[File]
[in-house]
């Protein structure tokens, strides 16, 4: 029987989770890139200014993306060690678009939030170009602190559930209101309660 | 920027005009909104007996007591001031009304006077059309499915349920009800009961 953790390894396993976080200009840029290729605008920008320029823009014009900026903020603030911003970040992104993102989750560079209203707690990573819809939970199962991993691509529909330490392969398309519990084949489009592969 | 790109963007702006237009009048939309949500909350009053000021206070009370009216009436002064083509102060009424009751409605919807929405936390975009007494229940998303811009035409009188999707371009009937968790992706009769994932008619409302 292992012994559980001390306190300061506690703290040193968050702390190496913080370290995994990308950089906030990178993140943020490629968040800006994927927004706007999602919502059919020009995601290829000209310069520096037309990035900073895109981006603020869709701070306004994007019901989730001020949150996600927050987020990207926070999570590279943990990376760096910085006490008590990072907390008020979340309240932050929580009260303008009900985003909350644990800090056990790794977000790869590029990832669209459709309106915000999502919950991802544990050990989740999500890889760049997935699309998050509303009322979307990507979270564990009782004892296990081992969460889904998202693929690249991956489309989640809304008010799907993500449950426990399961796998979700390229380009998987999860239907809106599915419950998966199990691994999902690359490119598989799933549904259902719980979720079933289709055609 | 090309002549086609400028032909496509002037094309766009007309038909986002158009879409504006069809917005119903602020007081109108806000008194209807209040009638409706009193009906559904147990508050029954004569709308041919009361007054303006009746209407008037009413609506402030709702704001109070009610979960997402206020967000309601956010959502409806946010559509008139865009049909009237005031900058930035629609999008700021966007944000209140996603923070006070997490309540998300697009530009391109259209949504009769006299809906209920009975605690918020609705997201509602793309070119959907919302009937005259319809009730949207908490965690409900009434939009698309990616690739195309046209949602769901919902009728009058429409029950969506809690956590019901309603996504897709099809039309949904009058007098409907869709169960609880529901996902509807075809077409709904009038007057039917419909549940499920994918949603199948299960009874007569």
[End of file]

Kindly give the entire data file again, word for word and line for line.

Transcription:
[in-house]
């Protein structure tokens, strides 16, 4: 029987989770890139200014993306060690678009939030170009602190559930209101309660 | 920027005009909104007996007591001031009304006077059309499915349920009800009961 953790390894396993976080200009840029290729605008920008320029823009014009900026903020603030911003970040992104993102989750560079209203707690990573819809939970199962991993691509529909330490392969398309519990084949489009592969 | 790109963007702006237009009048939309949500909350009053000021206070009370009216009436002064083509102060009424009751409605919807929405936390975009007494229940998303811009035409009188999707371009009937968790992706009769994932008619409302 292992012994559980001390306190300061506690703290040193968050702390190496913080370290995994990308950089906030990178993140943020490629968040800006994927927004706007999602919502059919020009995601290829000209310069520096037309990035900073895109981006603020869709701070306004994007019901989730001020949150996600927050987020990207926070999570590279943990990376760096910085006490008590990072907390008020979340309240932050929580009260303008009900985003909350644990800090056990790794977000790869590029990832669209459709309106915000999502919950991802544990050990989740999500890889760049997935699309998050509303009322979307990507979270564990009782004892296990081992969460889904998202693929690249991956489309989640809304008010799907993500449950426990399961796998979700390229380009998987999860239907809106599915419950998966199990691994999902690359490119598989799933549904259902719980979720079933289709055609 | 090309002549086609400028032909496509002037094309766009007309038909986002158009879409504006069809917005119903602020007081109108806000008194209807209040009638409706009193009906559904147990508050029954004569709308041919009361007054303006009746209407008037009413609506402030709702704001109070009610979960997402206020967000309601956010959502409806946010559509008139865009049909009237005031900058930035629609999008700021966007944000209140996603923070006070997490309540998300697009530009391109259209949504009769006299809906209920009975605690918020609705997201509602793309070119959907919302009937005259319809009730949207908490965690409900009434939009698309990616690739195309046209949602769901919902009728009058429409029950969506809690956590019901309603996504897709099809039309949904009058007098409907869709169960609880529901996902509807075809077409709904009038007057039917419909549940499920994918949603199948299960009874007569």